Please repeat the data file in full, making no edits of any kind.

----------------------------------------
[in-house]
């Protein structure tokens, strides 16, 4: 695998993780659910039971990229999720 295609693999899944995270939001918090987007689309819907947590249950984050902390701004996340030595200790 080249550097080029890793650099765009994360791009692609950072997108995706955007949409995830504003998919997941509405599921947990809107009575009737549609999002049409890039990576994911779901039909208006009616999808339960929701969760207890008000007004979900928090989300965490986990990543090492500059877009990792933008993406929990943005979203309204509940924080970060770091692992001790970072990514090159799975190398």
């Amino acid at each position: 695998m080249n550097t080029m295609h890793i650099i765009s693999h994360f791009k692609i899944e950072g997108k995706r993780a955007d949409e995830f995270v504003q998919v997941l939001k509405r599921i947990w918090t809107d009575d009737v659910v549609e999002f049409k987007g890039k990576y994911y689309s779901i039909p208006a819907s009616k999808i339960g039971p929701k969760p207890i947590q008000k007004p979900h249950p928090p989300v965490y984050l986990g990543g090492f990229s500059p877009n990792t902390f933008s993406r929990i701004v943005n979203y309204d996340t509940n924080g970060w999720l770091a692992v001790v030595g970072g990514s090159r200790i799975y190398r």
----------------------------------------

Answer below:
[in-house]
């Protein structure tokens, strides 16, 4: 695998993780659910039971990229999720 295609693999899944995270939001918090987007689309819907947590249950984050902390701004996340030595200790 080249550097080029890793650099765009994360791009692609950072997108995706955007949409995830504003998919997941509405599921947990809107009575009737549609999002049409890039990576994911779901039909208006009616999808339960929701969760207890008000007004979900928090989300965490986990990543090492500059877009990792933008993406929990943005979203309204509940924080970060770091692992001790970072990514090159799975190398």
């Amino acid at each position: 695998m080249n550097t080029m295609h890793i650099i765009s693999h994360f791009k692609i899944e950072g997108k995706r993780a955007d949409e995830f995270v504003q998919v997941l939001k509405r599921i947990w918090t809107d009575d009737v659910v549609e999002f049409k987007g890039k990576y994911y689309s779901i039909p208006a819907s009616k999808i339960g039971p929701k969760p207890i947590q008000k007004p979900h249950p928090p989300v965490y984050l986990g990543g090492f990229s500059p877009n990792t902390f933008s993406r929990i701004v943005n979203y309204d996340t509940n924080g970060w999720l770091a692992v001790v030595g970072g990514s090159r200790i799975y190398r």